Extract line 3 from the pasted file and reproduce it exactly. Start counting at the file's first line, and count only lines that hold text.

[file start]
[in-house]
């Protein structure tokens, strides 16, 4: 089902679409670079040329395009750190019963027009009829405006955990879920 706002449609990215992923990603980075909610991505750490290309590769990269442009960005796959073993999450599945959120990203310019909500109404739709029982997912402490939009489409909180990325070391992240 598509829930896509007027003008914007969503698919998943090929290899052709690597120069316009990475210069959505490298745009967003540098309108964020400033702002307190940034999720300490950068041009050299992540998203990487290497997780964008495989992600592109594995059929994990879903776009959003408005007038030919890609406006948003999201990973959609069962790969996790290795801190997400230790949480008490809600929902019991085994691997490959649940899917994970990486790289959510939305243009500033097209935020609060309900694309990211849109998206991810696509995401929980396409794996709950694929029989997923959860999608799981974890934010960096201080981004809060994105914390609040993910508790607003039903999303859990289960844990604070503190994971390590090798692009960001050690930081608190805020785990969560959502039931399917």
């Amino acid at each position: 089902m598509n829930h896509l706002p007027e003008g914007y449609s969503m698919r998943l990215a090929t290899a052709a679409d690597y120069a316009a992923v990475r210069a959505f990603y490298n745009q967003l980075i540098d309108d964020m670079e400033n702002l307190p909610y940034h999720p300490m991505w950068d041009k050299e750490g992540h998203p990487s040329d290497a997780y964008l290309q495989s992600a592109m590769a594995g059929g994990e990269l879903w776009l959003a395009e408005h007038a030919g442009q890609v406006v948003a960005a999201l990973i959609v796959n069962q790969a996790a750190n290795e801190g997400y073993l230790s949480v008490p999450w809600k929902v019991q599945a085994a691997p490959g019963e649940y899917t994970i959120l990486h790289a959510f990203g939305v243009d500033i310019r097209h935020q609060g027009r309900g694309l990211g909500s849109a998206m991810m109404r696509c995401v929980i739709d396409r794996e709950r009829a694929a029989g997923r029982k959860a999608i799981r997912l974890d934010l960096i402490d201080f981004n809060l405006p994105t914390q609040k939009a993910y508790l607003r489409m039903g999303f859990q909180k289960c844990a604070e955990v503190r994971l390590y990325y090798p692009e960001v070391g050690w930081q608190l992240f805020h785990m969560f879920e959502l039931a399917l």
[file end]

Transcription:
């Amino acid at each position: 089902m598509n829930h896509l706002p007027e003008g914007y449609s969503m698919r998943l990215a090929t290899a052709a679409d690597y120069a316009a992923v990475r210069a959505f990603y490298n745009q967003l980075i540098d309108d964020m670079e400033n702002l307190p909610y940034h999720p300490m991505w950068d041009k050299e750490g992540h998203p990487s040329d290497a997780y964008l290309q495989s992600a592109m590769a594995g059929g994990e990269l879903w776009l959003a395009e408005h007038a030919g442009q890609v406006v948003a960005a999201l990973i959609v796959n069962q790969a996790a750190n290795e801190g997400y073993l230790s949480v008490p999450w809600k929902v019991q599945a085994a691997p490959g019963e649940y899917t994970i959120l990486h790289a959510f990203g939305v243009d500033i310019r097209h935020q609060g027009r309900g694309l990211g909500s849109a998206m991810m109404r696509c995401v929980i739709d396409r794996e709950r009829a694929a029989g997923r029982k959860a999608i799981r997912l974890d934010l960096i402490d201080f981004n809060l405006p994105t914390q609040k939009a993910y508790l607003r489409m039903g999303f859990q909180k289960c844990a604070e955990v503190r994971l390590y990325y090798p692009e960001v070391g050690w930081q608190l992240f805020h785990m969560f879920e959502l039931a399917l």